With a theatre degree from SVSU under his belt, RENT will be the first musical that Baker has directed; and the fact its also his favorite musical makes the task that much easier. “I’ve always wanted to tackle this production and feel comfortable directing it because I know it so well.  We had a really big turnout for auditions and have a big female turnout for every show we do; but unfortunately, this show doesn’t have a lot of female characters involved, so the hardest decision was with selecting the female roles, as we some very powerful female actors turn up.”

Key roles in RENT are being performed by Donte Green, Brad Phillips, Steven Holty, Cole Krueger, Kale Schafer, Claudia Marsh, and Danessa Hellus, who also performed in the P&B productions of Next to Normal & Spring Awakening.

According to Baker, the biggest challenge is that RENT is a completely sung-through musical that works almost like an opera. “Some consider it a Rock Opera and there are snippets of dialogue here and there, but mostly it goes from song to song,” he notes. “The sheer time it takes to teach the music and keep one’s stamina up is daunting, because the music is the driving force behind the show.”

“The character of Angel has AIDS and is also a drag queen,” relates Baker, “while the character of Roger also has AIDS and is very sad and depressed about his life; yet Angel is the complete opposite of that. Even though he has AIDS, he is embracing his life and living it entirely how he wants to live it and enjoying himself. A lot of the funniest parts in the play come from him – a character you would think would have it the hardest with a lot of things pulling him down – yet I think he drives the heart of the show and brings the audience into the show.  I think he has the biggest heart of all these characters.”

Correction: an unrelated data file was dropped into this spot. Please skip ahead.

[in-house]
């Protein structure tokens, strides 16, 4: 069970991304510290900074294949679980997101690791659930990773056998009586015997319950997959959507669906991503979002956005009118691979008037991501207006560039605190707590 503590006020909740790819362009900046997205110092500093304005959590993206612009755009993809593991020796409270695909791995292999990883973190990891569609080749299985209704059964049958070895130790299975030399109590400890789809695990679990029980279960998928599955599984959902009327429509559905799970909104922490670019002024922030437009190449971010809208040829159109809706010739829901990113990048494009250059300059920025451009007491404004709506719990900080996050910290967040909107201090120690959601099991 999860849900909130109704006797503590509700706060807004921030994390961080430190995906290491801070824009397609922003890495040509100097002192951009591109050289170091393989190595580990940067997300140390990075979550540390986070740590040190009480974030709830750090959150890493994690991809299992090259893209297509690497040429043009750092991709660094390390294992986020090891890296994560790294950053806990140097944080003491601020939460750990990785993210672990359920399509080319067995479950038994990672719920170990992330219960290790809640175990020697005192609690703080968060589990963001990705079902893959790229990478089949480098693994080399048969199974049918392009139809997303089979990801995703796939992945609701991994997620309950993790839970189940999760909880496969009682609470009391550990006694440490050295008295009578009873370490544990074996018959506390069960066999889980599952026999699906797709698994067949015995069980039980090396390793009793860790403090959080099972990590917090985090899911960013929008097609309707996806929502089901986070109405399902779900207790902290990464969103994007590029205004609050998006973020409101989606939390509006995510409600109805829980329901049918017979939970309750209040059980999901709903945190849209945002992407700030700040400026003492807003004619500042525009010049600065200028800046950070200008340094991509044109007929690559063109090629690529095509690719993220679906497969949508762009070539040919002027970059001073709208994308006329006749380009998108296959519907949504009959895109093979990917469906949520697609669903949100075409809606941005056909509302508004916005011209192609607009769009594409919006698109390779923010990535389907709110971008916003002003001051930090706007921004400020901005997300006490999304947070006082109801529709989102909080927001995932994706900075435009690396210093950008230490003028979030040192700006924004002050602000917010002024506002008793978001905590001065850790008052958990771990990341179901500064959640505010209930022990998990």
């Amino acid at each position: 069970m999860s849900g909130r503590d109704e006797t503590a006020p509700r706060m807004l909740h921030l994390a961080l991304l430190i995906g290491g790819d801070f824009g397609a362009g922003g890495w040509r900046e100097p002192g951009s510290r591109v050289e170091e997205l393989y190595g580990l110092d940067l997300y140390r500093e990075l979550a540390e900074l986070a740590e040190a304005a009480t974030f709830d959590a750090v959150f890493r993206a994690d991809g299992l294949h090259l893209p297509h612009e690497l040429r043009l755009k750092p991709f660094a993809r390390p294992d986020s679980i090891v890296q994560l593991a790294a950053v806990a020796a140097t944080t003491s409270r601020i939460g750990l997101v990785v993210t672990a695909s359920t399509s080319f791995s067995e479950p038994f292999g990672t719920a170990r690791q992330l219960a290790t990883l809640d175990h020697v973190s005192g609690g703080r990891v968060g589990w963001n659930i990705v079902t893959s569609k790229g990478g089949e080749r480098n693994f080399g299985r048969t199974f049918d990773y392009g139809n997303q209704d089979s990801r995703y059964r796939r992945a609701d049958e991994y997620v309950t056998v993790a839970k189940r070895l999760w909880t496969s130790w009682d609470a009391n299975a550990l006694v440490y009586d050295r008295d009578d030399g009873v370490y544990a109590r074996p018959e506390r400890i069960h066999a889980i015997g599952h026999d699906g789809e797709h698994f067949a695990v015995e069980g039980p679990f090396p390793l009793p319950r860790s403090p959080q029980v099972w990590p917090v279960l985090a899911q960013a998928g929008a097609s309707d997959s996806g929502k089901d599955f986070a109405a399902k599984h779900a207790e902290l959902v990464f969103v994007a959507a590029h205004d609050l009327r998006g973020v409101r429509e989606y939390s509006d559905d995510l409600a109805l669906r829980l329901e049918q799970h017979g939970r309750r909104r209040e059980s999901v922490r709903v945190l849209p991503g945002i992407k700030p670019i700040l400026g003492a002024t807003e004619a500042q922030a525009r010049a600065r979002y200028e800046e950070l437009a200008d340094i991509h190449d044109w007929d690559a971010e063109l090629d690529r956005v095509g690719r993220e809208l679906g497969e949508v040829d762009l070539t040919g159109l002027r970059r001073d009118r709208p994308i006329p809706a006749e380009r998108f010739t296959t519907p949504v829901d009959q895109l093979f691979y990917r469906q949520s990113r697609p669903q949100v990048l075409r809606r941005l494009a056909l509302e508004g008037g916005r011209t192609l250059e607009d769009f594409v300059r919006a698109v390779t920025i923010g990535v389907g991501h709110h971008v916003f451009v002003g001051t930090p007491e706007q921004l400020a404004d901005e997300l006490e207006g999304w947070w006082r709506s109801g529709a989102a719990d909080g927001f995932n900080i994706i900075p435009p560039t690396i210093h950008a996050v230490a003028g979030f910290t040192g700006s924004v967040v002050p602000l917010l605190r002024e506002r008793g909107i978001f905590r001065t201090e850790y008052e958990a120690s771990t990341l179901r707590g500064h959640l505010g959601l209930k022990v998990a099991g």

RENT is a musical full of irony and conflict, which also augments its theatrical power. “The character of Becky used to be in the group and married into a rich family,” notes Baker, “so you have one conflict between living the Bohemian lifestyle for your art versus given the opportunity to make more money and live a 9-5 life of luxury that none of these characters want to do.  Some are more drawn to it than others; but the biggest conflict is about living your life and realizing what you have in life is great and you should recognize everything positive around you and live for today.”

“As a director, I’m trying to bring out the relationships a little more in this production,” states Baker. “Because it was on Broadway 20 years ago the gay and lesbian couples have always played it a little bit safe and never seemed like that were involved in a romantic and passionate relationship, so I’m trying to establish those elements a little more in this production.  I’m trying to show why those relationships work and show the audience the strength of their relationships, which is a suggestion that came out of the actors performing these roles. Something I agree with entirely.”